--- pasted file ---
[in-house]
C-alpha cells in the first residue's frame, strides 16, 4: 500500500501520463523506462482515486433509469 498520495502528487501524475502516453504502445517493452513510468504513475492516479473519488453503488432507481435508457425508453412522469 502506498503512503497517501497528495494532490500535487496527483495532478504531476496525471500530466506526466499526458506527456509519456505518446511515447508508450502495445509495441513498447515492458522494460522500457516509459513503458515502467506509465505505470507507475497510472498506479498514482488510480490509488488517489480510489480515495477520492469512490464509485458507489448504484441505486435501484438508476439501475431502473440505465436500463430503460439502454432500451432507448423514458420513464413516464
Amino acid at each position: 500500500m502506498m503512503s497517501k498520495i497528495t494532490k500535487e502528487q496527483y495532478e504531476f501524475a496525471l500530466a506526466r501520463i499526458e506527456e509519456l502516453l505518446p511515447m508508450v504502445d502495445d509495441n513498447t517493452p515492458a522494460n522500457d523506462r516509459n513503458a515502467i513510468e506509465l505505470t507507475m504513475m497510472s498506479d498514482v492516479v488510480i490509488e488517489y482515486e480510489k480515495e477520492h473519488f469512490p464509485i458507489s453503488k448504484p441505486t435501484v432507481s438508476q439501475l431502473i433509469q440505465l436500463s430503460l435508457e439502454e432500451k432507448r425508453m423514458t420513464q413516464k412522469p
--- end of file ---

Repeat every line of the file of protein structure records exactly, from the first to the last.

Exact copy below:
[in-house]
C-alpha cells in the first residue's frame, strides 16, 4: 500500500501520463523506462482515486433509469 498520495502528487501524475502516453504502445517493452513510468504513475492516479473519488453503488432507481435508457425508453412522469 502506498503512503497517501497528495494532490500535487496527483495532478504531476496525471500530466506526466499526458506527456509519456505518446511515447508508450502495445509495441513498447515492458522494460522500457516509459513503458515502467506509465505505470507507475497510472498506479498514482488510480490509488488517489480510489480515495477520492469512490464509485458507489448504484441505486435501484438508476439501475431502473440505465436500463430503460439502454432500451432507448423514458420513464413516464
Amino acid at each position: 500500500m502506498m503512503s497517501k498520495i497528495t494532490k500535487e502528487q496527483y495532478e504531476f501524475a496525471l500530466a506526466r501520463i499526458e506527456e509519456l502516453l505518446p511515447m508508450v504502445d502495445d509495441n513498447t517493452p515492458a522494460n522500457d523506462r516509459n513503458a515502467i513510468e506509465l505505470t507507475m504513475m497510472s498506479d498514482v492516479v488510480i490509488e488517489y482515486e480510489k480515495e477520492h473519488f469512490p464509485i458507489s453503488k448504484p441505486t435501484v432507481s438508476q439501475l431502473i433509469q440505465l436500463s430503460l435508457e439502454e432500451k432507448r425508453m423514458t420513464q413516464k412522469p